Winter moth caterpillars

Winter moth caterpillars can be responsible for eating holes in the leaves of many deciduous trees and shrubs during spring.

Winter moth caterpillar

Quick facts

Common name Winter moth, Mottled umber moth and March moth
Scientific name Operophtera brumata, Erannis defoliaria, Alsophila aescularia
Plants affected Fruit trees, oak, sycamore, hornbeam, Sorbus spp., roses and many other deciduous trees and shrubs
Main symptoms Holes eaten in leaves, blossom and apple fruitlets
Most active Bud burst to early June

What are winter moth caterpillars?

Winter moth caterpillars eat holes in the leaves, blossom and developing fruitlets of many tree fruits, ornamental trees and shrubs in early spring. Severe attacks can weaken young trees. Extensive damage to fruit trees can affect crop yield and quality.

Winter moth is a name that can be used for a number of species that have adult moths that emerge and lay eggs between November and April. These moths all have wingless females that emerge from pupae in the soil and crawl up trunks to lay eggs on branches. The most important are the winter moth (Operophtera brumata), mottled umber moth (Erannis defoliaria) and March moth (Alsophila aescularia). The caterpillars of these moths hatch in the spring as buds are opening and they feed on most types of tree fruit and many deciduous trees and shrubs. The main fruit tree host are apples, pears, plums and cherries. Many ornamental trees are also hosts, including oak, sycamore, hornbeam, beech, dogwoods, hawthorns, Sorbus, roses, hazels and elms.

Symptoms

You may see the following symptoms:

  • Winter moth caterpillars feeding is usually first noticed in spring when emerging leaves are eaten
  • Feeding damage can be particularly noticeable in mid-summer when the leaves are fully expanded and the small holes made during the spring have enlarged with leaf growth, at which point the caterpillars have left the tree
  • Blossom and developing fruitlets can also be damaged
  • Early damage on apple fruitlets can cause a deep cleft in the side of the fruits to develop by the time they have reached full size in late summer

Control

On non fruiting trees these caterpillars can be tolerated as any leaf damage does not affect the long term health of the tree. In addition many birds, especially tits, rely on these caterpillars to rear their chicks during the spring.

When choosing control options you can minimise harm to non-target animals by starting with the methods in the non-pesticide control section. If this is not sufficient to reduce the damage to acceptable levels then you may choose to use pesticides. 

Non-pesticide control

  • Where possible tolerate populations of winter moth caterpillars, as moths are an important part of the garden ecosystem
  • Encourage predators and other natural enemies in the garden such as birds, hedgehogs and ground beetles. These caterpillars are an important food source for nesting birds
  • Egg laying can be reduced by placing a sticky grease band or barrier glue around the trunk and tree stake (if present) in October to intercept the wingless females. This needs to be kept sticky and free of detritus until mid-April. Grease bands and barrier glues must not include glues that are strong enough to entangle larger animals such as birds or mice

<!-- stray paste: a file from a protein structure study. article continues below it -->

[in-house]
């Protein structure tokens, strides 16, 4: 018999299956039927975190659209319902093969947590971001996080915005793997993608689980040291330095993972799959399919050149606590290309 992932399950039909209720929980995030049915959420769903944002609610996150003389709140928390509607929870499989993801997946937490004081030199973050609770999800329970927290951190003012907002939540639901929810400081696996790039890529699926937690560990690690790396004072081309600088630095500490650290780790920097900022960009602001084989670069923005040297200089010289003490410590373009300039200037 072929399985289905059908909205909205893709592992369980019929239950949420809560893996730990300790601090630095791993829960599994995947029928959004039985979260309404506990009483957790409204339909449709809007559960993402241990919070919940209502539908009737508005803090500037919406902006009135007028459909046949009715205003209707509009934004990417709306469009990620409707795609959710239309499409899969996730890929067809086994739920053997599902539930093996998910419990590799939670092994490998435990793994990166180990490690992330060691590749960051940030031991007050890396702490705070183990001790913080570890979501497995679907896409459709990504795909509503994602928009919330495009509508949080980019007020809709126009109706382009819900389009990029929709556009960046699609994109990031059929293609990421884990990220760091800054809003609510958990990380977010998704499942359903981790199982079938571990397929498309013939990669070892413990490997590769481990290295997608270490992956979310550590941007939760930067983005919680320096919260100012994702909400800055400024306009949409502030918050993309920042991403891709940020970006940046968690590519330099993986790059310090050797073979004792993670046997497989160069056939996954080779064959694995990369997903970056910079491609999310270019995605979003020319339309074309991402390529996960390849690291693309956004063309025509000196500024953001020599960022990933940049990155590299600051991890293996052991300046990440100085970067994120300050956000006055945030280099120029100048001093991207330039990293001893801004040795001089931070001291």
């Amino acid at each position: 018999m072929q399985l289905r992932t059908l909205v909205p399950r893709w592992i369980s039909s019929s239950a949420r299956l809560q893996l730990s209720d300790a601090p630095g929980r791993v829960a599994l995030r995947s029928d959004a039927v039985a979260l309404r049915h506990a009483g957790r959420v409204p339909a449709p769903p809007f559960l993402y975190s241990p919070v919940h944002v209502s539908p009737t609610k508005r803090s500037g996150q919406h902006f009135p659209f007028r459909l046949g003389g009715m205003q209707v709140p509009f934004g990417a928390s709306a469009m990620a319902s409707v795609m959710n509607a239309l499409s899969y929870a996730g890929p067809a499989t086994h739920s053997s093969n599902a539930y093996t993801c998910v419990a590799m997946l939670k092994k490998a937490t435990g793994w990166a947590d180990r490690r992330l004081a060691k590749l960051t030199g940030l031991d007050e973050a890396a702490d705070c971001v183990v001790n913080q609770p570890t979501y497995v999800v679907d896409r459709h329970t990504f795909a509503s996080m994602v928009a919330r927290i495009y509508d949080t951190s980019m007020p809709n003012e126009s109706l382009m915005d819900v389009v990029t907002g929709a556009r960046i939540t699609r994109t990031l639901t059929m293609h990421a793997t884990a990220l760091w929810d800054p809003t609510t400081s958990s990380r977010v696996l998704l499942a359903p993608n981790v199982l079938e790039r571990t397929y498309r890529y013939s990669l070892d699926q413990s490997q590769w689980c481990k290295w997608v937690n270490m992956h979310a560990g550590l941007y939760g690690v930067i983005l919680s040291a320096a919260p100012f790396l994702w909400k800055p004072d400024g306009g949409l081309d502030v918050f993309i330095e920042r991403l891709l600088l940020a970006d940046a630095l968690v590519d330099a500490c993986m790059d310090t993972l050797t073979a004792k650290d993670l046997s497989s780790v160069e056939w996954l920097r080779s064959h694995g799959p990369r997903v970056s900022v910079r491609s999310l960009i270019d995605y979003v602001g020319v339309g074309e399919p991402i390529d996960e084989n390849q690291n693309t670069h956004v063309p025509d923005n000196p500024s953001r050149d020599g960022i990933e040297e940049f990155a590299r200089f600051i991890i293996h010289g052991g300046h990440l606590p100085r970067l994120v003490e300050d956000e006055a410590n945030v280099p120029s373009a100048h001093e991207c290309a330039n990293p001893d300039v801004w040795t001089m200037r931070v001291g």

Pesticide control

The need for chemical control can be reduced or eliminated by the use of grease bands and tree barrier gluesCaterpillar damage on tall trees has to be tolerated as it is impractical to spray. 

If necessary shortly after bud burst - but not during flowering due to the danger to pollinators – some fruit trees can be treated with pesticide sprays including:
 
  • Organic contact action sprays containing natural pyrethrins (e.g. Bug Clear Gun for Fruit & Veg, Neudorff Bug Free Bug and Larvae Killer)
  • More persistent contact insecticides include the synthetic pyrethroids lambda-cyhalothrin (e.g. Westland Resolva Bug Killer), deltamethrin (e.g. Provanto Ultimate Fruit & Vegetable Bug Killer, Provanto Sprayday Greenfly Killer) provided the label instructions relating to harvest interval, spray interval and maximum number of applications are followed
Follow label instructions when using pesticides. On edible plants make sure the food plant is listed on the label and follow instructions on maximum number applications, spray interval and harvest interval. Inclusion of a pesticide product does not indicate a recommendation or endorsement by RHS Gardening Advice. It is a list of products currently available to the home gardener.
 

Download

Pesticides for gardeners (pdf document)

Biology

Wingless female winter moths emerge from pupae in the soil during November to April and crawl up trunks to lay eggs on the branches.

Eggs hatch at bud burst and the pale green looper-type caterpillars emerge and start feeding. The caterpillars are up to 25mm (about 1in) long and complete their feeding by early June. They then go down into the soil where they pupate.

In some years oaks and other deciduous trees are largely defoliated during the spring by the caterpillars of winter moth and other species. Such trees will survive and produce more leaves during the summer with no long term effects on their health. 


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